Donovan Noel didn’t realize when East Carolina offensive line coach Geep Wade invited him to the school’s football camp in June that it was for an audition.
Noel, a 6-foot-4, 265-pound offensive lineman from Raleigh’s Millbrook High School, displayed enough talent and technique during the one-day affair that he left Greenville with a scholarship offer. A follow-up visit to ECU’s campus about two weeks later was all Noel needed to know he wanted to be a Pirate.
It turned out to be a big recruiting score for ECU, which beat out more than 15 other schools for Noel’s services. Appalachian State, Boston College, Buffalo, Charlotte, Colorado State, Georgia Southern, Georgia State, Old Dominion and Syracuse were just some of the other schools that pursued Noel.
“What really sold me on East Carolina out of all the other schools is I felt like they really saw me as a human being more than a player,” Noel said. “I felt like they had a deep understanding about the way I felt and the way I wanted to help the program. Plus, I love the coaches and I love Coach Wade.”
Noel is the third offensive lineman to commit to ECUs recruiting class of 2018 along with Raleigh Leesville Road center Peyton Winstead and Baltimore, Maryland offensive guard Stevon Brown.
A relative later starter in football, Noel didn’t play with any organized team in the sport until the eighth grade. But the game didn’t come especially easily for Noel.
“I was kind of overweight and fat,” Noel said. “I went out and made the team, but I had to grind day in and day out. I wanted to be good, so I started checking out videos on YouTube about blocking. Then, I was blessed to meet Derek Morris.”
Morris was one of the nation’s most coveted offensive line prospects back in 2002 at North Mecklenburg High School in Charlotte. Ohio State won an intense recruiting battle for Morris and he signed with the Buckeyes in February 2002.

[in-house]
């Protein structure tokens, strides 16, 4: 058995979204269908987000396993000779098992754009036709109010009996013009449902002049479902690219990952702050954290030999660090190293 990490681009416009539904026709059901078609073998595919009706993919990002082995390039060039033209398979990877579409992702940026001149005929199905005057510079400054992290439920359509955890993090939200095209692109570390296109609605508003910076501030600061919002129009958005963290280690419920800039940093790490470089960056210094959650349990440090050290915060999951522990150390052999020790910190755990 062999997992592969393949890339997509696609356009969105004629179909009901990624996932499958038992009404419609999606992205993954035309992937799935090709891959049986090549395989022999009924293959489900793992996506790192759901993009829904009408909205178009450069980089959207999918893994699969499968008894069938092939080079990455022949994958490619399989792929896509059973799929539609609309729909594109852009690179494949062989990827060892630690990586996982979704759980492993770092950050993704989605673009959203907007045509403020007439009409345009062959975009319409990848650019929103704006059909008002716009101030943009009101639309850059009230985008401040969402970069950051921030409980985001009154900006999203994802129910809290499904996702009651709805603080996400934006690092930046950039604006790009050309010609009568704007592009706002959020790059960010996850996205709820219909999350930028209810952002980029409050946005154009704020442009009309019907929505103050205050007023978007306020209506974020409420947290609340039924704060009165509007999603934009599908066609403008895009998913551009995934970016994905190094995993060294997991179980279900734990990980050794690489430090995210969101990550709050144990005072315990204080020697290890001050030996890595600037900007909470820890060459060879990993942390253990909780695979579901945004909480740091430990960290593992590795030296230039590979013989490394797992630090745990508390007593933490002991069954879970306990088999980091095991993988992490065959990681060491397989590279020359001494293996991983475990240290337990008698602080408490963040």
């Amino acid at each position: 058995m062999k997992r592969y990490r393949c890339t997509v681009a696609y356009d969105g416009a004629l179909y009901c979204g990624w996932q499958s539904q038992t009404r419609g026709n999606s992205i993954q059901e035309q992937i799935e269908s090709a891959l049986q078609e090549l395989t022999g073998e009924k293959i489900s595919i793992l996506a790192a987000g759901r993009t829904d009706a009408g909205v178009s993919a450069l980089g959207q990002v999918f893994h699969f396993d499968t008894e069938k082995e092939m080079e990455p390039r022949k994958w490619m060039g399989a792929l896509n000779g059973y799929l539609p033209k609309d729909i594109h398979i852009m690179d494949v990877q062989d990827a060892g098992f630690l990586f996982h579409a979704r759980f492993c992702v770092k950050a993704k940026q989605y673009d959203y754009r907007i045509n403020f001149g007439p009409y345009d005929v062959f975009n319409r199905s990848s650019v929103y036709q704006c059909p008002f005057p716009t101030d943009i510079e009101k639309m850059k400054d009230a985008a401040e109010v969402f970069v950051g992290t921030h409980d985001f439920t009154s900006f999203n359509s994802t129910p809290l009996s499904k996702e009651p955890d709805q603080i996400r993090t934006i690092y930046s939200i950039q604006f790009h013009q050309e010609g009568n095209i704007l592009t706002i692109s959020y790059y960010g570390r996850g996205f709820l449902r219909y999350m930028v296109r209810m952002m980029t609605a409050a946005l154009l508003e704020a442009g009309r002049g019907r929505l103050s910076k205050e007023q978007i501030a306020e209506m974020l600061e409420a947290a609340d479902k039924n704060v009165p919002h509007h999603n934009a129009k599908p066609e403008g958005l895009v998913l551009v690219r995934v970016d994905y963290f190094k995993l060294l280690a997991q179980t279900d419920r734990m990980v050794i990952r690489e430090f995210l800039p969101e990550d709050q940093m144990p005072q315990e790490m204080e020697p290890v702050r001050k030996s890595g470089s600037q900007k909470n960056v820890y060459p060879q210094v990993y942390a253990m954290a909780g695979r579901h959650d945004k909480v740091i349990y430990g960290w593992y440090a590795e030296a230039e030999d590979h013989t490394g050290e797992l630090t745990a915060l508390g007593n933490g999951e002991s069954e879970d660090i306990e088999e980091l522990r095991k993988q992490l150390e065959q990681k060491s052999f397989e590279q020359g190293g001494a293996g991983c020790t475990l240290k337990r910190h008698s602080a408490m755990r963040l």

But academic issues eventually led Morris to ask to be released from his letter of intent in September of that year before he’d even played a down at Ohio State. He would transfer to N.C. State, where he lettered for three seasons between 2003-05.
Noel crossed paths with Morris one day while working out at DI Sports Training, a Raleigh gym that specializes in training athletes.
“It was about four or five years ago and he was rehabbing an injury in hopes of getting a chance at the league (NFL),” Noel said. “(Former N.C. State running back) Kenny Apilli, who works there, played with Derek at N.C. State and introduced us.
“Derek is the first one who really helped me grasp the basic techniques of blocking. I’m really not the biggest guy on the offensive line, so he instilled in me how important it was for me to know technique.”
Noel also credits Mike Vassel, a local offensive line instructor, and former Oakland Raiders linebacker Sio Moore with expanding his knowledge about blocking and football in general.
Their efforts helped Noel earn a spot on the Millbrook junior varsity as a freshman. He was promoted to the varsity at the end of an 11-3 campaign that saw the Wildcats advance to the East 4-AA finals led by quarterback Reid Herring. Herring, of course, is now a redshirt freshman at ECU.
An injury sidelined Noel for most of his sophomore season, but he returned late in the season to start the final two games. He started all 12 games as a junior for a 7-5 squad at Millbrook.
Noel has been recruited to play tackle at East Carolina.
“From what they’re telling me it is tackle,” he said. “They said physically I’m able to do some things other offensive tackles can’t, like go out and block a linebacker. But they also told me it wouldn’t hurt to learn how to snap also to show my versatility.”
Like many ECU prospects, Noel has been in contact with both quarterback Holton Ahlers and fellow offensive lineman Winstead, who have been at the forefront of the Pirates’ recruiting efforts since becoming the first two players to commit earlier this year.
“Holton actually followed me on Twitter,” Noel said. “I had to look to see who he was, then realized what a great athlete he is. We’ve talked back and forth since and have developed a friendship.
“I didn’t formally meet Peyton until we went to camp. I wanted to meet him more than anyone at camp because he is one heck of a center. We all try to stay in contact now. We’re trying to develop that team unity for the 2018 class.”
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